The U.S. dollar's share of global currency reserves eased slightly to 61.5 percent in the first quarter of 2010 as total holdings climbed to a new record, International Monetary Fund data showed on Wednesday.
The IMF Cofer data, which covers about two-thirds of the world's foreign exchange reserves, estimates that at the end of the first quarter, global reserves stood at $8.3 trillion, up from about $8.2 trillion in the previous quarter.
Of the roughly $4.6 trillion of allocated reserves, the dollar's share was at $2.84 trillion, or 61.54 percent. In the fourth quarter of 2009, the U.S. currency's share of global currency reserves was 62.17 percent. In the second quarter of 2001, the dollar share was 73 percent.
The euro's share of allocated reserves fell to 27.19 percent from the fourth quarter's 27.30 percent. The euro had accounted for about 18.1 percent of allocated reserves at the end of the first quarter of 1999 when it was first launched.
The yen's share rose to 3.14 percent from 3 percent in the previous period while sterling's share was steady at 4.3 percent.
The share of reserves in other currencies rose to 3.7 percent in the first quarter from 3.1 percent. This category includes currencies such as the Australian and Canadian dollars, analysts said. Win Thin, senior currency strategist at Brown Brothers Harriman in New York, said the first-quarter reserve data didn't show major change and was largely as expected. However,he cautioned that it'll be more difficult to estimate reserve changes for the second quarter.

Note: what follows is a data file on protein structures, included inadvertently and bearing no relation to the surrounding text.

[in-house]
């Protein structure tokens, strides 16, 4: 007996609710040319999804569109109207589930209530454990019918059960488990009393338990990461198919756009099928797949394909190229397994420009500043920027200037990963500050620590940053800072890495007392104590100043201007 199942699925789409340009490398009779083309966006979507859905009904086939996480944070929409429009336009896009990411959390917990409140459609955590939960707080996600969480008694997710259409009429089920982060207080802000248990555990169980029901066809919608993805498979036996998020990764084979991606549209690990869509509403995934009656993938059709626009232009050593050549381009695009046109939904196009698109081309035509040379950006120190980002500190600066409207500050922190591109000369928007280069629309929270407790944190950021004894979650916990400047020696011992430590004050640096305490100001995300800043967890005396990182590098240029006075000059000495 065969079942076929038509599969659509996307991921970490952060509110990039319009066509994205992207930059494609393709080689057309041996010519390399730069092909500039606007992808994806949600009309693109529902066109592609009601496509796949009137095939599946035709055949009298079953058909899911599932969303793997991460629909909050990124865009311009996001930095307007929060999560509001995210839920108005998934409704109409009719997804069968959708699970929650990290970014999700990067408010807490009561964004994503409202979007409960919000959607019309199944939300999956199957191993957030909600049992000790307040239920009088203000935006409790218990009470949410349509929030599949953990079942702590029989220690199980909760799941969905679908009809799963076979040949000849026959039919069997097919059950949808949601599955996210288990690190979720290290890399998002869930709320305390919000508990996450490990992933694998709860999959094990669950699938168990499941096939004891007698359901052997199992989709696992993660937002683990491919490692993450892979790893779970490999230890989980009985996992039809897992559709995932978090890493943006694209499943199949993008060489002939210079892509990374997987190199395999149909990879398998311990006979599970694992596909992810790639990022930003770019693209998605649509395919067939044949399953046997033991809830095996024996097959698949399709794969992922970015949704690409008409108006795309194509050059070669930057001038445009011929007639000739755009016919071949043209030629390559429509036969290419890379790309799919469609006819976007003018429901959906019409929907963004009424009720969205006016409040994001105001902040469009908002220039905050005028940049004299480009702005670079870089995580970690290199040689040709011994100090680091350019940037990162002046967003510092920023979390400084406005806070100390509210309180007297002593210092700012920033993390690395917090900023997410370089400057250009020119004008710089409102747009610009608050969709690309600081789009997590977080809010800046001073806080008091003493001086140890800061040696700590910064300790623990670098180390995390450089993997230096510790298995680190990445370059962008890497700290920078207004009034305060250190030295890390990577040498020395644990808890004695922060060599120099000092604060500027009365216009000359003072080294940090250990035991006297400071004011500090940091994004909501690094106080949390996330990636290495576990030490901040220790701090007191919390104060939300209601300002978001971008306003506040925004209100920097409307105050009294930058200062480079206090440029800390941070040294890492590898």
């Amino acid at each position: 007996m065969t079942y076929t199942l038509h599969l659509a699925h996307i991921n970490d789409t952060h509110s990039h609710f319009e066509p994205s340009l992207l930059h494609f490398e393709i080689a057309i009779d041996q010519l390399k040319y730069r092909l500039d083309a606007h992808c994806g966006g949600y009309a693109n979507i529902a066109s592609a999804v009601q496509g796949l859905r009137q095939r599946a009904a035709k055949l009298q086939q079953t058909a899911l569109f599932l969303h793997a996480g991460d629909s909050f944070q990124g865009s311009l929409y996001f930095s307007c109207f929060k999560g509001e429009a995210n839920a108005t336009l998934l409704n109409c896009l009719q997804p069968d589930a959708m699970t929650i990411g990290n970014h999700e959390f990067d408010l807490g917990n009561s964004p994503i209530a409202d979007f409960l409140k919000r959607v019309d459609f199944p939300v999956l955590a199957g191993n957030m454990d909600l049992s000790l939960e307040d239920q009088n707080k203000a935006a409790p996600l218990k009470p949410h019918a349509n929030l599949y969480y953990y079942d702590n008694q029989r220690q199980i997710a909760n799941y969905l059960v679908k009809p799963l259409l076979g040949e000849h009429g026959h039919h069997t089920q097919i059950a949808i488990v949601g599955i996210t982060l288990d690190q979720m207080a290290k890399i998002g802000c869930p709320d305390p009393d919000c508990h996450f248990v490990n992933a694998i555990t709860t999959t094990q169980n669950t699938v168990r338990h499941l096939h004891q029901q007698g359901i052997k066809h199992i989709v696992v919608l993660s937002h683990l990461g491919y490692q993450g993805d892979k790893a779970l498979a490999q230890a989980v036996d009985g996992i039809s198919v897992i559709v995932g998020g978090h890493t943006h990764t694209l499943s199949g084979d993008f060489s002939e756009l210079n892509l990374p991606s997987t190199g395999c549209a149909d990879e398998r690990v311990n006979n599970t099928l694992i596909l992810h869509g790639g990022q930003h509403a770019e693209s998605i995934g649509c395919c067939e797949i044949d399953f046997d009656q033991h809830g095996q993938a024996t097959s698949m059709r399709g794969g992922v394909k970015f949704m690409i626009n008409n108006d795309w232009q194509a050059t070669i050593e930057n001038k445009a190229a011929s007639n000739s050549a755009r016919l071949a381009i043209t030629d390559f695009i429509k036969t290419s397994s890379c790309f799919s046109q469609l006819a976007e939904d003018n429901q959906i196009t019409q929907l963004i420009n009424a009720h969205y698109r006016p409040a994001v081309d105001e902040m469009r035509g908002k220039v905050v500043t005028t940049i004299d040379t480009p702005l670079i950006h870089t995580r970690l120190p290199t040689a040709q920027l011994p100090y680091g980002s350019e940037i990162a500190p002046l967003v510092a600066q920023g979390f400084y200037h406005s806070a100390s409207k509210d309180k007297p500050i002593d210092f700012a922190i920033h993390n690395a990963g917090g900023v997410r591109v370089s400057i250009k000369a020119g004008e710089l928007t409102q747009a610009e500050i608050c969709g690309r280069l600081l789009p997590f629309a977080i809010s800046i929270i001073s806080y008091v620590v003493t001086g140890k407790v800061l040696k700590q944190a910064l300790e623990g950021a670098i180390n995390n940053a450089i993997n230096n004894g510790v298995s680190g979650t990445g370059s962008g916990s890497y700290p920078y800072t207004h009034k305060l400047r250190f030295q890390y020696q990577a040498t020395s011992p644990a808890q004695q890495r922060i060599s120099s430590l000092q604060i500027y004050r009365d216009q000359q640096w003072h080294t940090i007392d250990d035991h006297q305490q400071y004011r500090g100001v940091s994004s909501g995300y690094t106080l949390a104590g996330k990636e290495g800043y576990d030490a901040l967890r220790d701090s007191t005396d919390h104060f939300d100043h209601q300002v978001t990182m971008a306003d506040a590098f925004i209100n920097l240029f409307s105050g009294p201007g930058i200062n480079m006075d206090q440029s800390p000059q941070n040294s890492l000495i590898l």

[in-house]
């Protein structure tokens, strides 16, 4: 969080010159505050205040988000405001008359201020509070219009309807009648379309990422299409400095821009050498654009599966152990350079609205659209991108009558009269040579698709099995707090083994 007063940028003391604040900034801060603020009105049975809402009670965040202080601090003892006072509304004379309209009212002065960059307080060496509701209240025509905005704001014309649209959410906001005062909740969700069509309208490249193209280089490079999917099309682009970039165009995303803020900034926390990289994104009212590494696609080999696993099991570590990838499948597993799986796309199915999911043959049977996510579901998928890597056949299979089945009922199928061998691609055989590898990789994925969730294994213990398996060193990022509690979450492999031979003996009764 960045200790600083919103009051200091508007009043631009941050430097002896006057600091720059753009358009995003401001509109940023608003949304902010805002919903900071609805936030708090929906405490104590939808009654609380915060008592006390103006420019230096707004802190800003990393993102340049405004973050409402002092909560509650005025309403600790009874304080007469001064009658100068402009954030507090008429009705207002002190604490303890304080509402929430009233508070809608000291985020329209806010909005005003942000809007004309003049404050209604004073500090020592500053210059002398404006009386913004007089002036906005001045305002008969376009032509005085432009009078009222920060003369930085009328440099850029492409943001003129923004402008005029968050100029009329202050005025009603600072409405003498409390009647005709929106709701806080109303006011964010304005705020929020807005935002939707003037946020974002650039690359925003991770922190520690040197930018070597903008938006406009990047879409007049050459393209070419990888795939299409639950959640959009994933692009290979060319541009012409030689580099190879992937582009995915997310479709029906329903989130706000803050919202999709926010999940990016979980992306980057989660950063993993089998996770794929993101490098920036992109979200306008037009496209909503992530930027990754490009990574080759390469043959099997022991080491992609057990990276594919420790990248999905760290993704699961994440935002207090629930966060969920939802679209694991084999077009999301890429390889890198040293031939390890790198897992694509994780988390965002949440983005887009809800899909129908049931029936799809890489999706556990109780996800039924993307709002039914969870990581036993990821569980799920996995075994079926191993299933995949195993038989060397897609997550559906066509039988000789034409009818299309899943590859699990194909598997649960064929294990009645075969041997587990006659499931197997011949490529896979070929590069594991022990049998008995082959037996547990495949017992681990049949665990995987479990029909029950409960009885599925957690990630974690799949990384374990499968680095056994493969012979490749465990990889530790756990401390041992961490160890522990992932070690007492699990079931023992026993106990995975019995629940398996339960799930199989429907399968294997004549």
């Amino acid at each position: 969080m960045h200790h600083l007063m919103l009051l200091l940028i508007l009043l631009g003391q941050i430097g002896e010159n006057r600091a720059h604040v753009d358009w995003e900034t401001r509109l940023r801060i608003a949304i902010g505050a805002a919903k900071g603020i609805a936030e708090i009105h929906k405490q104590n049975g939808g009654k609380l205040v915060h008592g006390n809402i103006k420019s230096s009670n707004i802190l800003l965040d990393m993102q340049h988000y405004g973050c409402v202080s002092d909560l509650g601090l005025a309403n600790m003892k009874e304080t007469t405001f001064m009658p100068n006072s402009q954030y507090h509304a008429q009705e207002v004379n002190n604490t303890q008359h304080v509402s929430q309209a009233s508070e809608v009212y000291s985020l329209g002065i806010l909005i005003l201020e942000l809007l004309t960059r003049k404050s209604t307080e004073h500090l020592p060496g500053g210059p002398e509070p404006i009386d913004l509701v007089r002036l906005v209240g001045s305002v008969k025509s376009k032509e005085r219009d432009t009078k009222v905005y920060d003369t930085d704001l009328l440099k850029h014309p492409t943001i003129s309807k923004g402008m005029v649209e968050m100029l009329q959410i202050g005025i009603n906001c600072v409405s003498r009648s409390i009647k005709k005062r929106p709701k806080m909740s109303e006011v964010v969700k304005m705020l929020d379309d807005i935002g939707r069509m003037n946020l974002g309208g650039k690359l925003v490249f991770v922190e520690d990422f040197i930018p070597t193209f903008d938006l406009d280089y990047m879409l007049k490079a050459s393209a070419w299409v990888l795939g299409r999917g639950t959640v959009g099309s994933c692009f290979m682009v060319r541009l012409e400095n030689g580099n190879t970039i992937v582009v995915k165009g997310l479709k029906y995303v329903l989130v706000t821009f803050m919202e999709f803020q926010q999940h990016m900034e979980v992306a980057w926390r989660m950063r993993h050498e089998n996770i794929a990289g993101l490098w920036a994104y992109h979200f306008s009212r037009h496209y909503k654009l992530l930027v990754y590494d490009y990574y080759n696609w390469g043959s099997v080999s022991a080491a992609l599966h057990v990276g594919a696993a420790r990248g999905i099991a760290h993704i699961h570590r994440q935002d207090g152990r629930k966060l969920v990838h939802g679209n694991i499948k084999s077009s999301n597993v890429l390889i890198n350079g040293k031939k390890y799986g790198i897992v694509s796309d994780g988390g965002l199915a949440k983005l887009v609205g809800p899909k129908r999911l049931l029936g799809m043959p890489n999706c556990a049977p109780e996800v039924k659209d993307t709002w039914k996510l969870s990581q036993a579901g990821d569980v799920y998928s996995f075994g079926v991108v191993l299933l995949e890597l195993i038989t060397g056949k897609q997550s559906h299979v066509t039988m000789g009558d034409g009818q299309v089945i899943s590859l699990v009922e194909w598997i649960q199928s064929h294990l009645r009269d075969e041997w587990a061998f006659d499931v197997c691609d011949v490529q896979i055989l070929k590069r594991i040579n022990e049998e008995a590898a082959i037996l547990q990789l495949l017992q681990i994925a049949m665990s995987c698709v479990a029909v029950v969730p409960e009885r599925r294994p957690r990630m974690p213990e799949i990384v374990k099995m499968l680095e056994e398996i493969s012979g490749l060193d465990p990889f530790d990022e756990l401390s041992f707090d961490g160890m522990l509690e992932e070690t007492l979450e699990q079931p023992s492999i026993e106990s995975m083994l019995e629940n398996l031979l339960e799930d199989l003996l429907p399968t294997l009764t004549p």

First, the (Swiss National Bank) was very actively intervening in the second quarter, and in May alone appears to have bought something around 55 billion euros, he said in a note.
Second, the European debt crisis is going to have major impact. This would weigh on the euro share of world reserves and should show up more in the second quarter data, he added.
Meanwhile, unallocated reserves, in which China accounts for the bulk, rose to $3.7 trillion in the first quarter from $3.6 trillion previously.
While China is said to be diversifying away from U.S.assets, the country reportedly holds 65 percent to 75 percent of its reserves in U.S. dollars.
Emerging market holdings increased to $5.5 trillion from $5.4 trillion in the third quarter.
The IMF data provides only limited insight into shifts in the composition of central bank holdings because it doesn't show one-third of the world's reserves. (Additional reporting by Nick Olivari; Editing by Andrew Hay)